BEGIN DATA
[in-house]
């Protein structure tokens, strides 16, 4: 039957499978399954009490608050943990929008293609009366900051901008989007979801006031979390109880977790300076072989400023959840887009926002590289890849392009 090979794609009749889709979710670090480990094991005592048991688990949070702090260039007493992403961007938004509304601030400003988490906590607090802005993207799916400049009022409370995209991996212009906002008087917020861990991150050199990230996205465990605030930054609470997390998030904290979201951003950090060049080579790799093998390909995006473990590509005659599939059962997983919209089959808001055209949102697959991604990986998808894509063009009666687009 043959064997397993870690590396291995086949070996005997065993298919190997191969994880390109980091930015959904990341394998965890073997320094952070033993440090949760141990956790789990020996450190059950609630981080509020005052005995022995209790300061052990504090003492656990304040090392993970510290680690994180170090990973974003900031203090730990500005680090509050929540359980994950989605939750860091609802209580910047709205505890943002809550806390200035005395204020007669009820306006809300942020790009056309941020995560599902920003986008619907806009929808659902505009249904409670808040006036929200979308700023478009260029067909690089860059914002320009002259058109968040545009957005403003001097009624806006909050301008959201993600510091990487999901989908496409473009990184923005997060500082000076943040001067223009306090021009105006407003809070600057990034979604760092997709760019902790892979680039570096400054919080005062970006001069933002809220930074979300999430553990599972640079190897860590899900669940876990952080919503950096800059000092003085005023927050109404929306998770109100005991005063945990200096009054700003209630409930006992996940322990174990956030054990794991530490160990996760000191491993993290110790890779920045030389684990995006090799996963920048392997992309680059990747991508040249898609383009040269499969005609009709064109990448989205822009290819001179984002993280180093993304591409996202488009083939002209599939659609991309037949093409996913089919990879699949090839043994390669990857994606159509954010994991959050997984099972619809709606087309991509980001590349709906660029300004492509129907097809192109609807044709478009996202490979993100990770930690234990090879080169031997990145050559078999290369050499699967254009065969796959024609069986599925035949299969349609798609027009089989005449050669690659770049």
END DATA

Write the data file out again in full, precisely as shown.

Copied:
[in-house]
């Protein structure tokens, strides 16, 4: 039957499978399954009490608050943990929008293609009366900051901008989007979801006031979390109880977790300076072989400023959840887009926002590289890849392009 090979794609009749889709979710670090480990094991005592048991688990949070702090260039007493992403961007938004509304601030400003988490906590607090802005993207799916400049009022409370995209991996212009906002008087917020861990991150050199990230996205465990605030930054609470997390998030904290979201951003950090060049080579790799093998390909995006473990590509005659599939059962997983919209089959808001055209949102697959991604990986998808894509063009009666687009 043959064997397993870690590396291995086949070996005997065993298919190997191969994880390109980091930015959904990341394998965890073997320094952070033993440090949760141990956790789990020996450190059950609630981080509020005052005995022995209790300061052990504090003492656990304040090392993970510290680690994180170090990973974003900031203090730990500005680090509050929540359980994950989605939750860091609802209580910047709205505890943002809550806390200035005395204020007669009820306006809300942020790009056309941020995560599902920003986008619907806009929808659902505009249904409670808040006036929200979308700023478009260029067909690089860059914002320009002259058109968040545009957005403003001097009624806006909050301008959201993600510091990487999901989908496409473009990184923005997060500082000076943040001067223009306090021009105006407003809070600057990034979604760092997709760019902790892979680039570096400054919080005062970006001069933002809220930074979300999430553990599972640079190897860590899900669940876990952080919503950096800059000092003085005023927050109404929306998770109100005991005063945990200096009054700003209630409930006992996940322990174990956030054990794991530490160990996760000191491993993290110790890779920045030389684990995006090799996963920048392997992309680059990747991508040249898609383009040269499969005609009709064109990448989205822009290819001179984002993280180093993304591409996202488009083939002209599939659609991309037949093409996913089919990879699949090839043994390669990857994606159509954010994991959050997984099972619809709606087309991509980001590349709906660029300004492509129907097809192109609807044709478009996202490979993100990770930690234990090879080169031997990145050559078999290369050499699967254009065969796959024609069986599925035949299969349609798609027009089989005449050669690659770049």